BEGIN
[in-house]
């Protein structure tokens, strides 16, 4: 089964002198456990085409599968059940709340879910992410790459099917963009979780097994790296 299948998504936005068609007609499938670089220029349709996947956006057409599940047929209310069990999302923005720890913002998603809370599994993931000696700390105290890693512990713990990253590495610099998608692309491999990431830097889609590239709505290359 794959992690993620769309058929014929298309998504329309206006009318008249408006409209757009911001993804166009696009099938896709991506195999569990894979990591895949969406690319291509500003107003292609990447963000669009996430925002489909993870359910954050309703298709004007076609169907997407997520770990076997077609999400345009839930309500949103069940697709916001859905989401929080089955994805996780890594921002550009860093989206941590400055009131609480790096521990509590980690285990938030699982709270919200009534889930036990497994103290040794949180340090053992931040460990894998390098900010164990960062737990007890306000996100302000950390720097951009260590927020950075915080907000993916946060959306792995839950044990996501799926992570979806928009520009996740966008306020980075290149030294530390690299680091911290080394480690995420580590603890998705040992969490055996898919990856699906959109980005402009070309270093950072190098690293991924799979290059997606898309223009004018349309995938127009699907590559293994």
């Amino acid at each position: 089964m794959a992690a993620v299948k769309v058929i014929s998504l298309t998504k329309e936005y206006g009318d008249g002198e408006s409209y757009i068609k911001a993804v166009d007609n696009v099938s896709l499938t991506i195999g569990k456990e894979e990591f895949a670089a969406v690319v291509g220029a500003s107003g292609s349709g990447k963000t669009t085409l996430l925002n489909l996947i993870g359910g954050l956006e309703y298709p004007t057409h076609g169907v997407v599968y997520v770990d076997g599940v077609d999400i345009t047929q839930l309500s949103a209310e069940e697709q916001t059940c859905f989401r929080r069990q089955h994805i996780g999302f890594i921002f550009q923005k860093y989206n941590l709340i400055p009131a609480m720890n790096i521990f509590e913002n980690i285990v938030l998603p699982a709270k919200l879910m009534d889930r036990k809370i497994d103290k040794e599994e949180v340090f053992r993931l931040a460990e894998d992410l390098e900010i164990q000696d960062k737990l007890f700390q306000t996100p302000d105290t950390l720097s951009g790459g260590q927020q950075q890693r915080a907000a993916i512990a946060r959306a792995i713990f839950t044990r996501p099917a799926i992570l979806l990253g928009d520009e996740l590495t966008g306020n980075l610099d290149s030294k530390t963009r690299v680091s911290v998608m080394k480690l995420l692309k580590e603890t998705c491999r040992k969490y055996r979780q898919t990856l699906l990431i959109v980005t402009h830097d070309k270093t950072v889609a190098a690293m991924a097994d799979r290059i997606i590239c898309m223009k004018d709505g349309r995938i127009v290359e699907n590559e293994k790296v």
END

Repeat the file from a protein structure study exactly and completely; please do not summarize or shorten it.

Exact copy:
[in-house]
């Protein structure tokens, strides 16, 4: 089964002198456990085409599968059940709340879910992410790459099917963009979780097994790296 299948998504936005068609007609499938670089220029349709996947956006057409599940047929209310069990999302923005720890913002998603809370599994993931000696700390105290890693512990713990990253590495610099998608692309491999990431830097889609590239709505290359 794959992690993620769309058929014929298309998504329309206006009318008249408006409209757009911001993804166009696009099938896709991506195999569990894979990591895949969406690319291509500003107003292609990447963000669009996430925002489909993870359910954050309703298709004007076609169907997407997520770990076997077609999400345009839930309500949103069940697709916001859905989401929080089955994805996780890594921002550009860093989206941590400055009131609480790096521990509590980690285990938030699982709270919200009534889930036990497994103290040794949180340090053992931040460990894998390098900010164990960062737990007890306000996100302000950390720097951009260590927020950075915080907000993916946060959306792995839950044990996501799926992570979806928009520009996740966008306020980075290149030294530390690299680091911290080394480690995420580590603890998705040992969490055996898919990856699906959109980005402009070309270093950072190098690293991924799979290059997606898309223009004018349309995938127009699907590559293994």
């Amino acid at each position: 089964m794959a992690a993620v299948k769309v058929i014929s998504l298309t998504k329309e936005y206006g009318d008249g002198e408006s409209y757009i068609k911001a993804v166009d007609n696009v099938s896709l499938t991506i195999g569990k456990e894979e990591f895949a670089a969406v690319v291509g220029a500003s107003g292609s349709g990447k963000t669009t085409l996430l925002n489909l996947i993870g359910g954050l956006e309703y298709p004007t057409h076609g169907v997407v599968y997520v770990d076997g599940v077609d999400i345009t047929q839930l309500s949103a209310e069940e697709q916001t059940c859905f989401r929080r069990q089955h994805i996780g999302f890594i921002f550009q923005k860093y989206n941590l709340i400055p009131a609480m720890n790096i521990f509590e913002n980690i285990v938030l998603p699982a709270k919200l879910m009534d889930r036990k809370i497994d103290k040794e599994e949180v340090f053992r993931l931040a460990e894998d992410l390098e900010i164990q000696d960062k737990l007890f700390q306000t996100p302000d105290t950390l720097s951009g790459g260590q927020q950075q890693r915080a907000a993916i512990a946060r959306a792995i713990f839950t044990r996501p099917a799926i992570l979806l990253g928009d520009e996740l590495t966008g306020n980075l610099d290149s030294k530390t963009r690299v680091s911290v998608m080394k480690l995420l692309k580590e603890t998705c491999r040992k969490y055996r979780q898919t990856l699906l990431i959109v980005t402009h830097d070309k270093t950072v889609a190098a690293m991924a097994d799979r290059i997606i590239c898309m223009k004018d709505g349309r995938i127009v290359e699907n590559e293994k790296v």